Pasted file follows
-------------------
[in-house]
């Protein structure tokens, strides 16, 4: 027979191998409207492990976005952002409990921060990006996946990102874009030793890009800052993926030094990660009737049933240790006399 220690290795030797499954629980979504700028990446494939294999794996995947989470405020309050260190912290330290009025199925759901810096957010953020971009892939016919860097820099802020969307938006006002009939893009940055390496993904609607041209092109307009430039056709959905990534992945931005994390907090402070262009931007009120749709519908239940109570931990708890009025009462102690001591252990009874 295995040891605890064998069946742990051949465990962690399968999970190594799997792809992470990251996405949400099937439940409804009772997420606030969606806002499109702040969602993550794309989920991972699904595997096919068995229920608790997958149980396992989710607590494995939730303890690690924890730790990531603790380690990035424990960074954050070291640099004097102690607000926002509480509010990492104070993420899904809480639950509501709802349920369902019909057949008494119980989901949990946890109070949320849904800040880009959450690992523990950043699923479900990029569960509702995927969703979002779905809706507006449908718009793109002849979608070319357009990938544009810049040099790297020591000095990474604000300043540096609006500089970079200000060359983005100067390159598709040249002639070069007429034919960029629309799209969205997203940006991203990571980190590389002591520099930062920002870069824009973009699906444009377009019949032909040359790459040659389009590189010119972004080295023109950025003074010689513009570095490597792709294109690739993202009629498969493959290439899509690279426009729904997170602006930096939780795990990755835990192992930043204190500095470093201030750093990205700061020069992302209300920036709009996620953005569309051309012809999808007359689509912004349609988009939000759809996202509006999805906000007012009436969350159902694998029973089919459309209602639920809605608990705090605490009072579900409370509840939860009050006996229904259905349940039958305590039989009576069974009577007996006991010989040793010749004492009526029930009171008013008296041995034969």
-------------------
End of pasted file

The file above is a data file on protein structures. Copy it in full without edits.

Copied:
[in-house]
């Protein structure tokens, strides 16, 4: 027979191998409207492990976005952002409990921060990006996946990102874009030793890009800052993926030094990660009737049933240790006399 220690290795030797499954629980979504700028990446494939294999794996995947989470405020309050260190912290330290009025199925759901810096957010953020971009892939016919860097820099802020969307938006006002009939893009940055390496993904609607041209092109307009430039056709959905990534992945931005994390907090402070262009931007009120749709519908239940109570931990708890009025009462102690001591252990009874 295995040891605890064998069946742990051949465990962690399968999970190594799997792809992470990251996405949400099937439940409804009772997420606030969606806002499109702040969602993550794309989920991972699904595997096919068995229920608790997958149980396992989710607590494995939730303890690690924890730790990531603790380690990035424990960074954050070291640099004097102690607000926002509480509010990492104070993420899904809480639950509501709802349920369902019909057949008494119980989901949990946890109070949320849904800040880009959450690992523990950043699923479900990029569960509702995927969703979002779905809706507006449908718009793109002849979608070319357009990938544009810049040099790297020591000095990474604000300043540096609006500089970079200000060359983005100067390159598709040249002639070069007429034919960029629309799209969205997203940006991203990571980190590389002591520099930062920002870069824009973009699906444009377009019949032909040359790459040659389009590189010119972004080295023109950025003074010689513009570095490597792709294109690739993202009629498969493959290439899509690279426009729904997170602006930096939780795990990755835990192992930043204190500095470093201030750093990205700061020069992302209300920036709009996620953005569309051309012809999808007359689509912004349609988009939000759809996202509006999805906000007012009436969350159902694998029973089919459309209602639920809605608990705090605490009072579900409370509840939860009050006996229904259905349940039958305590039989009576069974009577007996006991010989040793010749004492009526029930009171008013008296041995034969």